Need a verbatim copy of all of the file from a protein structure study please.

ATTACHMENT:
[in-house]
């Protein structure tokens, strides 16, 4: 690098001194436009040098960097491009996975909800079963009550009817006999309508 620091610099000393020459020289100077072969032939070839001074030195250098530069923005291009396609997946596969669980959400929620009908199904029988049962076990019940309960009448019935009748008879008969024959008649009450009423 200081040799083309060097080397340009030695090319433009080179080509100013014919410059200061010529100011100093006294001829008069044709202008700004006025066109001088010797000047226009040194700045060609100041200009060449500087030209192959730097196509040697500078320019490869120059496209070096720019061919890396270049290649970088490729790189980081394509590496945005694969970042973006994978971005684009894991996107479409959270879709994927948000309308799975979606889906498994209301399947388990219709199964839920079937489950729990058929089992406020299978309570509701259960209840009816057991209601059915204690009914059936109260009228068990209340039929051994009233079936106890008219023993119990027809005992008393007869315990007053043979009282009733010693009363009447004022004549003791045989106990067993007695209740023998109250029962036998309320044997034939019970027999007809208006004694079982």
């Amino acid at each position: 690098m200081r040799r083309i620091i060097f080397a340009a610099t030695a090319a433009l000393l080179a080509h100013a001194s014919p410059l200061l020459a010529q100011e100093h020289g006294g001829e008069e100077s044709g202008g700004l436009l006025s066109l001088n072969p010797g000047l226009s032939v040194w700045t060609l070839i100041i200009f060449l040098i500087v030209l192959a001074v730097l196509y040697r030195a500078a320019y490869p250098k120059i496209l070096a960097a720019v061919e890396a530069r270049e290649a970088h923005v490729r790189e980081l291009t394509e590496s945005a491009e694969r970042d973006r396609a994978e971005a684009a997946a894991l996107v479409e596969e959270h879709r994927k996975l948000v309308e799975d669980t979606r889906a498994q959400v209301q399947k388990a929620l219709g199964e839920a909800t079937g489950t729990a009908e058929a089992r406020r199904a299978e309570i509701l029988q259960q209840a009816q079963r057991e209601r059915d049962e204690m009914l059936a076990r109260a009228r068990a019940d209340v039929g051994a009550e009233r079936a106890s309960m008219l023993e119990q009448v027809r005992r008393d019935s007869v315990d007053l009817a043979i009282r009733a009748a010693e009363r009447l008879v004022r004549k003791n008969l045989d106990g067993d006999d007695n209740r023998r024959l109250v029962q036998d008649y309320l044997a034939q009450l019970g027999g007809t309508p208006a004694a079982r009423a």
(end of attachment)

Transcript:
[in-house]
């Protein structure tokens, strides 16, 4: 690098001194436009040098960097491009996975909800079963009550009817006999309508 620091610099000393020459020289100077072969032939070839001074030195250098530069923005291009396609997946596969669980959400929620009908199904029988049962076990019940309960009448019935009748008879008969024959008649009450009423 200081040799083309060097080397340009030695090319433009080179080509100013014919410059200061010529100011100093006294001829008069044709202008700004006025066109001088010797000047226009040194700045060609100041200009060449500087030209192959730097196509040697500078320019490869120059496209070096720019061919890396270049290649970088490729790189980081394509590496945005694969970042973006994978971005684009894991996107479409959270879709994927948000309308799975979606889906498994209301399947388990219709199964839920079937489950729990058929089992406020299978309570509701259960209840009816057991209601059915204690009914059936109260009228068990209340039929051994009233079936106890008219023993119990027809005992008393007869315990007053043979009282009733010693009363009447004022004549003791045989106990067993007695209740023998109250029962036998309320044997034939019970027999007809208006004694079982």
């Amino acid at each position: 690098m200081r040799r083309i620091i060097f080397a340009a610099t030695a090319a433009l000393l080179a080509h100013a001194s014919p410059l200061l020459a010529q100011e100093h020289g006294g001829e008069e100077s044709g202008g700004l436009l006025s066109l001088n072969p010797g000047l226009s032939v040194w700045t060609l070839i100041i200009f060449l040098i500087v030209l192959a001074v730097l196509y040697r030195a500078a320019y490869p250098k120059i496209l070096a960097a720019v061919e890396a530069r270049e290649a970088h923005v490729r790189e980081l291009t394509e590496s945005a491009e694969r970042d973006r396609a994978e971005a684009a997946a894991l996107v479409e596969e959270h879709r994927k996975l948000v309308e799975d669980t979606r889906a498994q959400v209301q399947k388990a929620l219709g199964e839920a909800t079937g489950t729990a009908e058929a089992r406020r199904a299978e309570i509701l029988q259960q209840a009816q079963r057991e209601r059915d049962e204690m009914l059936a076990r109260a009228r068990a019940d209340v039929g051994a009550e009233r079936a106890s309960m008219l023993e119990q009448v027809r005992r008393d019935s007869v315990d007053l009817a043979i009282r009733a009748a010693e009363r009447l008879v004022r004549k003791n008969l045989d106990g067993d006999d007695n209740r023998r024959l109250v029962q036998d008649y309320l044997a034939q009450l019970g027999g007809t309508p208006a004694a079982r009423a």